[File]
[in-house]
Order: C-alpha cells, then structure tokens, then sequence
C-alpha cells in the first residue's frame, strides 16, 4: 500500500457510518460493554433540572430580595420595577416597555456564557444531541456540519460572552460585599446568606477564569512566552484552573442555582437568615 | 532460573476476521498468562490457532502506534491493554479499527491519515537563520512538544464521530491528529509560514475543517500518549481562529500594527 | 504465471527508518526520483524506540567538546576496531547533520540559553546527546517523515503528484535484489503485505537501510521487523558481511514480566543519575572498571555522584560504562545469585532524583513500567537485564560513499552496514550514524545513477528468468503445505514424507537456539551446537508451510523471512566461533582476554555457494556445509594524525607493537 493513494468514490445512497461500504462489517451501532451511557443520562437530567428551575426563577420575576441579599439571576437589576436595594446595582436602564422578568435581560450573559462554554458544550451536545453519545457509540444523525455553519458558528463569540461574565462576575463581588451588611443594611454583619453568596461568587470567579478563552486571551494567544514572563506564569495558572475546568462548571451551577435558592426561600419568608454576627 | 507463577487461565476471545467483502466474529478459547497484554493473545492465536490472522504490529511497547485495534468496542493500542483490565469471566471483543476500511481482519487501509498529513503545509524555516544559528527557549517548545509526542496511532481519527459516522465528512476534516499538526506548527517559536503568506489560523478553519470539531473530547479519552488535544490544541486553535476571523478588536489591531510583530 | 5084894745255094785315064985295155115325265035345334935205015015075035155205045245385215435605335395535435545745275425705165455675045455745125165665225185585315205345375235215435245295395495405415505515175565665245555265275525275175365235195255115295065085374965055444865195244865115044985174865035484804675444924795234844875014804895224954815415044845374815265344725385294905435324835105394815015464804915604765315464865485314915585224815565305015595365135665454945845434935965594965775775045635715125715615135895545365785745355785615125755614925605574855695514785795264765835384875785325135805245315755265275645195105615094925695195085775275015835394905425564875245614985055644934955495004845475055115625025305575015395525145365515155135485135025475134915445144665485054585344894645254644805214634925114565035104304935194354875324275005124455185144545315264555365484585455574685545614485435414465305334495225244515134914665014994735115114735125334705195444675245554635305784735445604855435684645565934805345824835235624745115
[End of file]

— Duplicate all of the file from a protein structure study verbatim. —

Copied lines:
[in-house]
Order: C-alpha cells, then structure tokens, then sequence
C-alpha cells in the first residue's frame, strides 16, 4: 500500500457510518460493554433540572430580595420595577416597555456564557444531541456540519460572552460585599446568606477564569512566552484552573442555582437568615 | 532460573476476521498468562490457532502506534491493554479499527491519515537563520512538544464521530491528529509560514475543517500518549481562529500594527 | 504465471527508518526520483524506540567538546576496531547533520540559553546527546517523515503528484535484489503485505537501510521487523558481511514480566543519575572498571555522584560504562545469585532524583513500567537485564560513499552496514550514524545513477528468468503445505514424507537456539551446537508451510523471512566461533582476554555457494556445509594524525607493537 493513494468514490445512497461500504462489517451501532451511557443520562437530567428551575426563577420575576441579599439571576437589576436595594446595582436602564422578568435581560450573559462554554458544550451536545453519545457509540444523525455553519458558528463569540461574565462576575463581588451588611443594611454583619453568596461568587470567579478563552486571551494567544514572563506564569495558572475546568462548571451551577435558592426561600419568608454576627 | 507463577487461565476471545467483502466474529478459547497484554493473545492465536490472522504490529511497547485495534468496542493500542483490565469471566471483543476500511481482519487501509498529513503545509524555516544559528527557549517548545509526542496511532481519527459516522465528512476534516499538526506548527517559536503568506489560523478553519470539531473530547479519552488535544490544541486553535476571523478588536489591531510583530 | 5084894745255094785315064985295155115325265035345334935205015015075035155205045245385215435605335395535435545745275425705165455675045455745125165665225185585315205345375235215435245295395495405415505515175565665245555265275525275175365235195255115295065085374965055444865195244865115044985174865035484804675444924795234844875014804895224954815415044845374815265344725385294905435324835105394815015464804915604765315464865485314915585224815565305015595365135665454945845434935965594965775775045635715125715615135895545365785745355785615125755614925605574855695514785795264765835384875785325135805245315755265275645195105615094925695195085775275015835394905425564875245614985055644934955495004845475055115625025305575015395525145365515155135485135025475134915445144665485054585344894645254644805214634925114565035104304935194354875324275005124455185144545315264555365484585455574685545614485435414465305334495225244515134914665014994735115114735125334705195444675245554635305784735445604855435684645565934805345824835235624745115